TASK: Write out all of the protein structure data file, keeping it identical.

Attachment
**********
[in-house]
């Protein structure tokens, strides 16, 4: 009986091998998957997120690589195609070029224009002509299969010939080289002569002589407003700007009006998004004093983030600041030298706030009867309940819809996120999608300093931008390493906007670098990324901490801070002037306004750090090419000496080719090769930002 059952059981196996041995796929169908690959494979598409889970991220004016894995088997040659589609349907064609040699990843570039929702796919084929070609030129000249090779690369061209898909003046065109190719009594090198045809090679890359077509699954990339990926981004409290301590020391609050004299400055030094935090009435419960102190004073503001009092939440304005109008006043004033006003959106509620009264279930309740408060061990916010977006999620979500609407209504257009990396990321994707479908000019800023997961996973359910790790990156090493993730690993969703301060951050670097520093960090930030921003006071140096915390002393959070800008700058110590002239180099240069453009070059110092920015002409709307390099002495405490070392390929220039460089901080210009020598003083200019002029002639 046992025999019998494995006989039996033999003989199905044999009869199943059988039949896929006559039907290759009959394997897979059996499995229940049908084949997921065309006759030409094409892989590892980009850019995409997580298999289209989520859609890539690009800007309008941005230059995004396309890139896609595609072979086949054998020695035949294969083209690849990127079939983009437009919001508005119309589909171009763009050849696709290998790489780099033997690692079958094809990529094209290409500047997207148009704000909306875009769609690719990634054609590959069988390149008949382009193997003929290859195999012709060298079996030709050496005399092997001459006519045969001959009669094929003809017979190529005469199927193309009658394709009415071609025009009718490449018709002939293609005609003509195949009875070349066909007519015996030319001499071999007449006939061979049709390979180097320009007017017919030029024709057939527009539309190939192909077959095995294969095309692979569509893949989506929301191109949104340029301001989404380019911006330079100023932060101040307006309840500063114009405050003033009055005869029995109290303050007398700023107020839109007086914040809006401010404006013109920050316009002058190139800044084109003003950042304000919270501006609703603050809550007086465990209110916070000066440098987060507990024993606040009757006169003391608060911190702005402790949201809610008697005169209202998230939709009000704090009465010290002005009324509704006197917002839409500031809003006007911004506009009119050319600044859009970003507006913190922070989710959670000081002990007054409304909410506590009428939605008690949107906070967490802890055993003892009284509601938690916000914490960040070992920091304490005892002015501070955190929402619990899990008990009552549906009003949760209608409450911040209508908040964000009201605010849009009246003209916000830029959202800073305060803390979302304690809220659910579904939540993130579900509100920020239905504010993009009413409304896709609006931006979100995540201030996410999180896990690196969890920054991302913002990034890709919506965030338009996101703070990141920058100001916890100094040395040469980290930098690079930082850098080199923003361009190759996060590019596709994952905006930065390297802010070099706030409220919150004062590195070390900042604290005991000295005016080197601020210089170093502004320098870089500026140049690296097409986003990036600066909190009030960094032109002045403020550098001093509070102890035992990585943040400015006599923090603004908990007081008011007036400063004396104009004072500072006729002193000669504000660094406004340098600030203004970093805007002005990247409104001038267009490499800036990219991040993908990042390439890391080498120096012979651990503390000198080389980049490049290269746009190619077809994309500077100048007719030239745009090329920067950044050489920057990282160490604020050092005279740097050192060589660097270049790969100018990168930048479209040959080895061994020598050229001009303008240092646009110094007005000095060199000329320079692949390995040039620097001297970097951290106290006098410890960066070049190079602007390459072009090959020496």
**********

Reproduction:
[in-house]
């Protein structure tokens, strides 16, 4: 009986091998998957997120690589195609070029224009002509299969010939080289002569002589407003700007009006998004004093983030600041030298706030009867309940819809996120999608300093931008390493906007670098990324901490801070002037306004750090090419000496080719090769930002 059952059981196996041995796929169908690959494979598409889970991220004016894995088997040659589609349907064609040699990843570039929702796919084929070609030129000249090779690369061209898909003046065109190719009594090198045809090679890359077509699954990339990926981004409290301590020391609050004299400055030094935090009435419960102190004073503001009092939440304005109008006043004033006003959106509620009264279930309740408060061990916010977006999620979500609407209504257009990396990321994707479908000019800023997961996973359910790790990156090493993730690993969703301060951050670097520093960090930030921003006071140096915390002393959070800008700058110590002239180099240069453009070059110092920015002409709307390099002495405490070392390929220039460089901080210009020598003083200019002029002639 046992025999019998494995006989039996033999003989199905044999009869199943059988039949896929006559039907290759009959394997897979059996499995229940049908084949997921065309006759030409094409892989590892980009850019995409997580298999289209989520859609890539690009800007309008941005230059995004396309890139896609595609072979086949054998020695035949294969083209690849990127079939983009437009919001508005119309589909171009763009050849696709290998790489780099033997690692079958094809990529094209290409500047997207148009704000909306875009769609690719990634054609590959069988390149008949382009193997003929290859195999012709060298079996030709050496005399092997001459006519045969001959009669094929003809017979190529005469199927193309009658394709009415071609025009009718490449018709002939293609005609003509195949009875070349066909007519015996030319001499071999007449006939061979049709390979180097320009007017017919030029024709057939527009539309190939192909077959095995294969095309692979569509893949989506929301191109949104340029301001989404380019911006330079100023932060101040307006309840500063114009405050003033009055005869029995109290303050007398700023107020839109007086914040809006401010404006013109920050316009002058190139800044084109003003950042304000919270501006609703603050809550007086465990209110916070000066440098987060507990024993606040009757006169003391608060911190702005402790949201809610008697005169209202998230939709009000704090009465010290002005009324509704006197917002839409500031809003006007911004506009009119050319600044859009970003507006913190922070989710959670000081002990007054409304909410506590009428939605008690949107906070967490802890055993003892009284509601938690916000914490960040070992920091304490005892002015501070955190929402619990899990008990009552549906009003949760209608409450911040209508908040964000009201605010849009009246003209916000830029959202800073305060803390979302304690809220659910579904939540993130579900509100920020239905504010993009009413409304896709609006931006979100995540201030996410999180896990690196969890920054991302913002990034890709919506965030338009996101703070990141920058100001916890100094040395040469980290930098690079930082850098080199923003361009190759996060590019596709994952905006930065390297802010070099706030409220919150004062590195070390900042604290005991000295005016080197601020210089170093502004320098870089500026140049690296097409986003990036600066909190009030960094032109002045403020550098001093509070102890035992990585943040400015006599923090603004908990007081008011007036400063004396104009004072500072006729002193000669504000660094406004340098600030203004970093805007002005990247409104001038267009490499800036990219991040993908990042390439890391080498120096012979651990503390000198080389980049490049290269746009190619077809994309500077100048007719030239745009090329920067950044050489920057990282160490604020050092005279740097050192060589660097270049790969100018990168930048479209040959080895061994020598050229001009303008240092646009110094007005000095060199000329320079692949390995040039620097001297970097951290106290006098410890960066070049190079602007390459072009090959020496």